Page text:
Start by melting butter, and then add a little flour. Stir it together until the flour has absorbed all the butter, and then start whisking in cream. Once the sauce is smooth, without any lumps, add the milk and whisk some more.
Finally, add in your freshly grated cheese, and continue to whisk until everything is melted and smooth.
Next, add a little Old Bay seasoning and some salt to the sauce. Taste it as you season, and make sure you like the flavor.
If it seems bland, add a little more salt. If you want more flavor, add a little more Old Bay.
When the pasta is finished cooking, drain it, and then scoop your pasta into a small casserole dish. Take the sardines out of the tin, and discard the oil.
Flake them apart with a fork, and scatter them over the pasta. Pour the cheese sauce over the pasta, and stir to blend everything together.
Bake your seafood mac and cheese for about 20 minutes, or until it’s golden and bubbly.
If you’re in a hurry, or just prefer your mac and cheese extra creamy, skip the baking, and set the dish under the broiler instead. Watch it carefully so that it doesn’t burn, and let it broil for 2-3 minutes, or until the top begins to turn golden.
Serve your sardine macaroni and cheese while it’s still warm, either as a side dish or on its own, and enjoy!
Quick Tip: Make sure you’re using Freshly Grated Cheese, because pre-grated cheeses include stabilizers that will keep the cheese from melting as easily.
Want something LIGHT and GREEN to serve with this mac? Try these:
- Oven-Roasted Brussels Sprouts with Apple Cider Vinegar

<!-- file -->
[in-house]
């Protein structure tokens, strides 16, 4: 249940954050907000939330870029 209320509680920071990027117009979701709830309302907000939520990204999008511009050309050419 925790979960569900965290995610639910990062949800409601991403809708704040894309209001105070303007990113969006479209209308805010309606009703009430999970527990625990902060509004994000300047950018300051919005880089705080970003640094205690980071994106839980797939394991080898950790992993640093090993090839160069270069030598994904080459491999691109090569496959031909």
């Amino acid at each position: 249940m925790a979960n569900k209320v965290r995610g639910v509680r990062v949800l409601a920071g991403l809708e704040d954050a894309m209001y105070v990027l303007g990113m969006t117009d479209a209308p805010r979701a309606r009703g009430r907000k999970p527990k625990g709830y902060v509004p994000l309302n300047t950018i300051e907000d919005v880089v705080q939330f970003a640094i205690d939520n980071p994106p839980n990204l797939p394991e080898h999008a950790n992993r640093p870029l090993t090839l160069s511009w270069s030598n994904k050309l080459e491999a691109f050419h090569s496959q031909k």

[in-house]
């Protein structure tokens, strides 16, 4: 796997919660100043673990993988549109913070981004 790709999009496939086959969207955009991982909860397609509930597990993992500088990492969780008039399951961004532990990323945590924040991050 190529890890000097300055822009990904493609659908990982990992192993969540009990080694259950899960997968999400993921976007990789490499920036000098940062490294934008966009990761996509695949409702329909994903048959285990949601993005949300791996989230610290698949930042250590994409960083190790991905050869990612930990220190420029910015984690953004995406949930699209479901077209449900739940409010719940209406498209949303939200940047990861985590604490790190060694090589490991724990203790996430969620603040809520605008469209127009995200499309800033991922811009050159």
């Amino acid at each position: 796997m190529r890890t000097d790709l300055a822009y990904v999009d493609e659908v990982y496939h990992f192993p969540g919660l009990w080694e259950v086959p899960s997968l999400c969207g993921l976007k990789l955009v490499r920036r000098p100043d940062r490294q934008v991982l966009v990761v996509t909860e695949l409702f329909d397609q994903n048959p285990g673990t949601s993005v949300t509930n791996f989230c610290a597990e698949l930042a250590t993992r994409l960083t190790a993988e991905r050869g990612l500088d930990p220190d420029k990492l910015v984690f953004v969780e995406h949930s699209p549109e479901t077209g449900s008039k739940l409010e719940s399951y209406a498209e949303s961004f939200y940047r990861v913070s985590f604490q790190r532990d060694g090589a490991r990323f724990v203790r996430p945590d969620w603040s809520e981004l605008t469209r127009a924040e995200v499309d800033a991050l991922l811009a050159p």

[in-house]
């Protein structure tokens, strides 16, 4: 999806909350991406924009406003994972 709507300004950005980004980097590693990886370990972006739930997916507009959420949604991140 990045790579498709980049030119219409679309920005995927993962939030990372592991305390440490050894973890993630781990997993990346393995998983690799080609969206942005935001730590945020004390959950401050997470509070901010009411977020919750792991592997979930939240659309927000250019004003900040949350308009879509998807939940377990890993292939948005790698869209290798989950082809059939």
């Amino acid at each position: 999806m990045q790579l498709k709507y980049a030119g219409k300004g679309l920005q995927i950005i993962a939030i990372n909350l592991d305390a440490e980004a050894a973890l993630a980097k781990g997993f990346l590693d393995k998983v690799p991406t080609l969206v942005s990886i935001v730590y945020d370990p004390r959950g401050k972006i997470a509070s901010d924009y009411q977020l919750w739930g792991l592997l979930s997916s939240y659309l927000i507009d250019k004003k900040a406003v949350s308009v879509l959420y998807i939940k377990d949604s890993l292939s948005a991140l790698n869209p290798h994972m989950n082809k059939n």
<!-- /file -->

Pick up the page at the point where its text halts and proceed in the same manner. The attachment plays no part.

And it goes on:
- Green Bean Salad with Almonds
- Braised Kale with Apple Cider Vinegar
Seafood Macaroni and Cheese
No, But Can Be Prepared Uncooked Ahead of Time
- 1 ½ cups dry elbow macaroni OR pipe rigate
- 2 tablespoons butter
- 1 tablespoon flour
- ½ cup heavy whipping cream
- ½ cup milk (not skim)
- 3 ounces Jarlsberg OR Swiss cheese, freshly shredded
- 3 ounces Parmesan cheese, freshly shredded
- 2 teaspoons Old Bay seasoning
- ½ teaspoon sea salt
- 4 ounces sardines packed in olive oil (1 tin) King Oscar Brisling Sardines recommended
- Optional garnish: fresh basil leaves, torn or cut into small pieces
- Preheat Oven to 350ºF. Bring a large pot of water to a boil.
- Begin cooking pasta in water according to package directions.
- In a small heavy bottomed pot, melt butter over medium heat. Once butter has melted, but before it begins to brown, whisk flour into the butter until the flour has absorbed the butter. Add cream, and continue to whisk until the mixture thickens and is smooth. Add the milk, and continue to whisk.
- Add the Jarlsberg (or Swiss) and Parmesan to the pot, and continue whisking until all the cheese has melted into a smooth, creamy sauce. Add the Old Bay and salt.
- Drain pasta, and scoop pasta into a small casserole dish, such as an 8″x8″ dish.
- Remove sardines from the can, discarding packing liquid. Flake sardines apart with a fork, and scatter over the pasta. Pour cheese sauce over the pasta, and stir to incorporate the sardines and cheese.
- Bake 20-25 minutes, or until cheese is bubbly and the top has begun to brown. Alternatively, for an extra creamy pasta, skip the baking, and broil the pasta for 2-3 minutes until the top is golden.
- Garnish with basil if desired, and serve immediately.